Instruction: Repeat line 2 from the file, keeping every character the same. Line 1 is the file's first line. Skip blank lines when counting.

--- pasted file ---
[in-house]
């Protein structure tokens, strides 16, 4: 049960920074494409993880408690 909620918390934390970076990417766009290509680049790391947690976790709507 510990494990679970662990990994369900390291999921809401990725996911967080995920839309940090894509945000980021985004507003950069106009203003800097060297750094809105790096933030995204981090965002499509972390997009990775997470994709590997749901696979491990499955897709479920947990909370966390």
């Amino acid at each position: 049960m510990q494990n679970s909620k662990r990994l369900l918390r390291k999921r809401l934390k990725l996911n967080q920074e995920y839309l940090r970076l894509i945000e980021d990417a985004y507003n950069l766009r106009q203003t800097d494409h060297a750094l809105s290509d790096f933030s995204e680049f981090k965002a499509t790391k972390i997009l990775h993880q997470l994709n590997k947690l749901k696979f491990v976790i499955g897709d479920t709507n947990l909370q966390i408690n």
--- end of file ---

């Protein structure tokens, strides 16, 4: 049960920074494409993880408690 909620918390934390970076990417766009290509680049790391947690976790709507 510990494990679970662990990994369900390291999921809401990725996911967080995920839309940090894509945000980021985004507003950069106009203003800097060297750094809105790096933030995204981090965002499509972390997009990775997470994709590997749901696979491990499955897709479920947990909370966390």